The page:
The extent to which the British enjoy collecting old stuff became clear to me when I discovered that a short distance away in Germany there is a land largely free of the antiques, vintage and retro collecting addiction.
In February I visited three bookshops in Germany. One was a town bookshop the other two were three storey city book emporiums. In the first shop I naively asked for the section on antiques and collecting. The assistant took me to meet one sad and lonesome anorexic book on old clocks. The other two bookshops did not even have this blemish on their stock.
The men aged 40 to 60 who are of German descent (S 8) do have one vintage interest at the flea markets, Schallplatten. They crowd round the boxes of 70’s and 80’s vinyl and seem to have an insatiable appetite for 8 and 10 Euro LPs and in particular progressive rock and heavy metal and are eager to buy the Zappa and Zeppelin LPs that they too hastily replaced with children, CDs or both.
Germany prohibits the spreading (sale) of Nazi memorabilia. This is one of the few laws that is widely disregarded in this part of Germany at least.
Any group of men of German descent (S 9) crowded round a stall that isn’t filled with old records are quite possibly grovelling through the sometimes half-heartedly hidden ‘memorabilia’.
There are many Germans of Turkish descent (S 10) and they have zero interest in records or memorabilia. They zoom in on any box of jewellery, the more entangled, unsorted and unloved the better. They will carefully examine every necklace, bracelet, locket and earring for a chance find of gold or silver. Their thoroughness and persistence indicate that they must meet with success from time to time.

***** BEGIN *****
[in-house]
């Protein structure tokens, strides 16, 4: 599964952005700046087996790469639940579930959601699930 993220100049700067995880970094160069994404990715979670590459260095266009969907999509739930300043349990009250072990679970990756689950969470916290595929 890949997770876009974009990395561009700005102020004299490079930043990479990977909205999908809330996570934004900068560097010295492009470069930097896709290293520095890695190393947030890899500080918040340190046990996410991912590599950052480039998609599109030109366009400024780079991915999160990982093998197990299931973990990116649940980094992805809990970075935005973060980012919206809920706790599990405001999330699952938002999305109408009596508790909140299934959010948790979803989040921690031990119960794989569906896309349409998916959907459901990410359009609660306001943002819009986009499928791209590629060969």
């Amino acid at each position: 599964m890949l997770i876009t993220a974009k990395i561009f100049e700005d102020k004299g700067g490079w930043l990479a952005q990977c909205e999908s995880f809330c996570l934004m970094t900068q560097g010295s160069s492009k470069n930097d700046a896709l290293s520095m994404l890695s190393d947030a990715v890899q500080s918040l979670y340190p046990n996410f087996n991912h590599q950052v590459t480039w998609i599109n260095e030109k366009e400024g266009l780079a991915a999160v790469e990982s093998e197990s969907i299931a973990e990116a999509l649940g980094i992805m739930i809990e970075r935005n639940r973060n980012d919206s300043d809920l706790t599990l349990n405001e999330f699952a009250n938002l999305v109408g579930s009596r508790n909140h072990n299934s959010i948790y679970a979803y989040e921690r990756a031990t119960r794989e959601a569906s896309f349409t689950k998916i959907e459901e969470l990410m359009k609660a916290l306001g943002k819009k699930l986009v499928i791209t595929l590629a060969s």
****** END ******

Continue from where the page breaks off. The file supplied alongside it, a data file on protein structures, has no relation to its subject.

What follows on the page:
Across the border France has its own collecting stereotypes. The keen-eyed Frenchmen (S 11) are obsessed, until precisely 12.00, lunchtime, with the details and nuances of champagne cork tops, pin badges and postcards. The obsession is usually long over for the day by the time lunch is finished at 4 ish.
Mulhouse has many French of North African descent. The men have their special interest, power. They collect electrical devices, cables, transformers, connectors, phone chargers, mobiles, in fact any electrical device is fair game for this stereotype (S 12). The long dressed and scarfed women (S 13) have their own speciality, pots and pans. A particular danger of these markets is the risk of being impaled by pan handles that stick out at knee height from their over-filled tartan coloured two-wheeled shopping trolleys.
But it can be the Manx collecting stereotype (S 1) that is the most afflicted. When I asked a Manx farmer why he had collected so much old machinery in his farmyard he replied that he kept everything for twenty years and if it had not come in useful by then he kept if for another twenty.
Being a foreigner wherever I go means that I find an easy familiarity with those stereotypes whose roots are not deep in the land where they have made their home, but I have given up trying to explain to those I meet where exactly in our world the ‘little rocky Isle of Man’ is, the only rock on which I am not a foreigner.